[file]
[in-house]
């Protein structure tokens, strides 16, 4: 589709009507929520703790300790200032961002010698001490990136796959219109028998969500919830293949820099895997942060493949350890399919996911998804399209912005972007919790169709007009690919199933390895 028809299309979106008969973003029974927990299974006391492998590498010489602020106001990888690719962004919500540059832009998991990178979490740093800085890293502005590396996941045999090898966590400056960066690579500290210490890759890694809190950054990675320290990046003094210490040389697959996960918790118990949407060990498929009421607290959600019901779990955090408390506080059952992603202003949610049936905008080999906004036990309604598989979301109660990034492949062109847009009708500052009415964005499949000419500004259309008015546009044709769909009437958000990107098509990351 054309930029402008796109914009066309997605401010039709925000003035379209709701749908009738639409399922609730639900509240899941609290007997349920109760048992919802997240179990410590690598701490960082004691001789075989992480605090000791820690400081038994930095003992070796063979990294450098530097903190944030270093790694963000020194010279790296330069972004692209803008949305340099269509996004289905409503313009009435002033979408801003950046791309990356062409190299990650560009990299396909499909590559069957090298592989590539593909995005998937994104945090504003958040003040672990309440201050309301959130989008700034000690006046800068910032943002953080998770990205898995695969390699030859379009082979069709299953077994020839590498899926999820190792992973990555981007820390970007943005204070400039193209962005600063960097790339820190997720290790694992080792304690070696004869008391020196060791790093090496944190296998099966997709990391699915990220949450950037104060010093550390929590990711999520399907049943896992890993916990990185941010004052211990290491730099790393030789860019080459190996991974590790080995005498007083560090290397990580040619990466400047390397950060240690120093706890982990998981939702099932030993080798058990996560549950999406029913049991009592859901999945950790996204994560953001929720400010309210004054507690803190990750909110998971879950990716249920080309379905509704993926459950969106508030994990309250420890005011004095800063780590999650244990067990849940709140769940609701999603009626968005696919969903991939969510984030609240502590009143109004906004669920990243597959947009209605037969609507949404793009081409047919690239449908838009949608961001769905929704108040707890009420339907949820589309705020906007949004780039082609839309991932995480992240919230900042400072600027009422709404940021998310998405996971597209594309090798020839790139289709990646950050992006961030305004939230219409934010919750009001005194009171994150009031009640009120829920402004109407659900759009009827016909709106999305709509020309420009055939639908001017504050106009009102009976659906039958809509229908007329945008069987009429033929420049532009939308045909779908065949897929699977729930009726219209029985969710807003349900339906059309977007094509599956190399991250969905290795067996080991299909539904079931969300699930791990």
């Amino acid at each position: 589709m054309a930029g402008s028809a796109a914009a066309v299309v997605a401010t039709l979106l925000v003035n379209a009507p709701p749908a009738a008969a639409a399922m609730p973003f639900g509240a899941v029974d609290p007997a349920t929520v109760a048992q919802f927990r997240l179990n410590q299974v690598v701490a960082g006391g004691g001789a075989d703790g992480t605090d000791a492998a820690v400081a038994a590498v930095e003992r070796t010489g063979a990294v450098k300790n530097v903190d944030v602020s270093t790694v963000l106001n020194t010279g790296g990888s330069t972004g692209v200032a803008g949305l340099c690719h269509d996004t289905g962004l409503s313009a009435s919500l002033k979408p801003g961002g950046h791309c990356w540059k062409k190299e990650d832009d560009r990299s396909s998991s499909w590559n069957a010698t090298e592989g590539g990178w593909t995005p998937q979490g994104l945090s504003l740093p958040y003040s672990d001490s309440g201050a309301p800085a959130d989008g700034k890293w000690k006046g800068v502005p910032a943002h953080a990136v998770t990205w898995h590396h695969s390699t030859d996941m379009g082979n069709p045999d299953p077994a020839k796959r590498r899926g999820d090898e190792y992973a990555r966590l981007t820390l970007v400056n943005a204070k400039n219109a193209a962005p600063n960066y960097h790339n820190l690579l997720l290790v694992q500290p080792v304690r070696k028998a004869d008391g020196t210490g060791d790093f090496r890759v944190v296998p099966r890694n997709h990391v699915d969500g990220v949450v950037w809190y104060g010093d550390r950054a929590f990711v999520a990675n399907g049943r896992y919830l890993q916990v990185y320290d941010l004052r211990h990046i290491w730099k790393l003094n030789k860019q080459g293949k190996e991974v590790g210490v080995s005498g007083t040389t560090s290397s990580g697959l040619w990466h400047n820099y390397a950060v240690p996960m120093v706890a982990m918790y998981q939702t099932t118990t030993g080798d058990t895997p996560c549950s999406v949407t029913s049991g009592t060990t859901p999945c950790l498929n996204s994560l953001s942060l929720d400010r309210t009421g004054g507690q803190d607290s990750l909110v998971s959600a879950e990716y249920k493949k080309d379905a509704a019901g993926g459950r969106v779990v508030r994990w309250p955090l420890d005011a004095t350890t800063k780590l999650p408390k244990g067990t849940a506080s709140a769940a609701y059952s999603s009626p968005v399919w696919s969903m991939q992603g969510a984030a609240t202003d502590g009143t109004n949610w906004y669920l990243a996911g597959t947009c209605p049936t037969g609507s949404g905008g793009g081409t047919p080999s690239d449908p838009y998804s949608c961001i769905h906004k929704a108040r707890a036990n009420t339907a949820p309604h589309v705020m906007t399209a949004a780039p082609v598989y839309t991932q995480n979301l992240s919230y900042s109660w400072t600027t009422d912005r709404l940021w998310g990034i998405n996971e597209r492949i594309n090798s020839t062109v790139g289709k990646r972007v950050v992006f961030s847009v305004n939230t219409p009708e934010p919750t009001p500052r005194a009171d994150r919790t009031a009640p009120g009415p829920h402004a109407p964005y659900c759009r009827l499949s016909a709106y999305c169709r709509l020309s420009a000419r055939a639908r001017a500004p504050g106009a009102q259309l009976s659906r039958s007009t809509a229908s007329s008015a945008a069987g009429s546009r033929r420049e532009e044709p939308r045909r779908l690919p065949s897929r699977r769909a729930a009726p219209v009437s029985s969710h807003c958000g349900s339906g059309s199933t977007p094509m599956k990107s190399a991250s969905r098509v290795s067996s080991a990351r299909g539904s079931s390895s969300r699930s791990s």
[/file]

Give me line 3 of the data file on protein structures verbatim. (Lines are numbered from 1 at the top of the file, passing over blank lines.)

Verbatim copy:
């Amino acid at each position: 589709m054309a930029g402008s028809a796109a914009a066309v299309v997605a401010t039709l979106l925000v003035n379209a009507p709701p749908a009738a008969a639409a399922m609730p973003f639900g509240a899941v029974d609290p007997a349920t929520v109760a048992q919802f927990r997240l179990n410590q299974v690598v701490a960082g006391g004691g001789a075989d703790g992480t605090d000791a492998a820690v400081a038994a590498v930095e003992r070796t010489g063979a990294v450098k300790n530097v903190d944030v602020s270093t790694v963000l106001n020194t010279g790296g990888s330069t972004g692209v200032a803008g949305l340099c690719h269509d996004t289905g962004l409503s313009a009435s919500l002033k979408p801003g961002g950046h791309c990356w540059k062409k190299e990650d832009d560009r990299s396909s998991s499909w590559n069957a010698t090298e592989g590539g990178w593909t995005p998937q979490g994104l945090s504003l740093p958040y003040s672990d001490s309440g201050a309301p800085a959130d989008g700034k890293w000690k006046g800068v502005p910032a943002h953080a990136v998770t990205w898995h590396h695969s390699t030859d996941m379009g082979n069709p045999d299953p077994a020839k796959r590498r899926g999820d090898e190792y992973a990555r966590l981007t820390l970007v400056n943005a204070k400039n219109a193209a962005p600063n960066y960097h790339n820190l690579l997720l290790v694992q500290p080792v304690r070696k028998a004869d008391g020196t210490g060791d790093f090496r890759v944190v296998p099966r890694n997709h990391v699915d969500g990220v949450v950037w809190y104060g010093d550390r950054a929590f990711v999520a990675n399907g049943r896992y919830l890993q916990v990185y320290d941010l004052r211990h990046i290491w730099k790393l003094n030789k860019q080459g293949k190996e991974v590790g210490v080995s005498g007083t040389t560090s290397s990580g697959l040619w990466h400047n820099y390397a950060v240690p996960m120093v706890a982990m918790y998981q939702t099932t118990t030993g080798d058990t895997p996560c549950s999406v949407t029913s049991g009592t060990t859901p999945c950790l498929n996204s994560l953001s942060l929720d400010r309210t009421g004054g507690q803190d607290s990750l909110v998971s959600a879950e990716y249920k493949k080309d379905a509704a019901g993926g459950r969106v779990v508030r994990w309250p955090l420890d005011a004095t350890t800063k780590l999650p408390k244990g067990t849940a506080s709140a769940a609701y059952s999603s009626p968005v399919w696919s969903m991939q992603g969510a984030a609240t202003d502590g009143t109004n949610w906004y669920l990243a996911g597959t947009c209605p049936t037969g609507s949404g905008g793009g081409t047919p080999s690239d449908p838009y998804s949608c961001i769905h906004k929704a108040r707890a036990n009420t339907a949820p309604h589309v705020m906007t399209a949004a780039p082609v598989y839309t991932q995480n979301l992240s919230y900042s109660w400072t600027t009422d912005r709404l940021w998310g990034i998405n996971e597209r492949i594309n090798s020839t062109v790139g289709k990646r972007v950050v992006f961030s847009v305004n939230t219409p009708e934010p919750t009001p500052r005194a009171d994150r919790t009031a009640p009120g009415p829920h402004a109407p964005y659900c759009r009827l499949s016909a709106y999305c169709r709509l020309s420009a000419r055939a639908r001017a500004p504050g106009a009102q259309l009976s659906r039958s007009t809509a229908s007329s008015a945008a069987g009429s546009r033929r420049e532009e044709p939308r045909r779908l690919p065949s897929r699977r769909a729930a009726p219209v009437s029985s969710h807003c958000g349900s339906g059309s199933t977007p094509m599956k990107s190399a991250s969905r098509v290795s067996s080991a990351r299909g539904s079931s390895s969300r699930s791990s």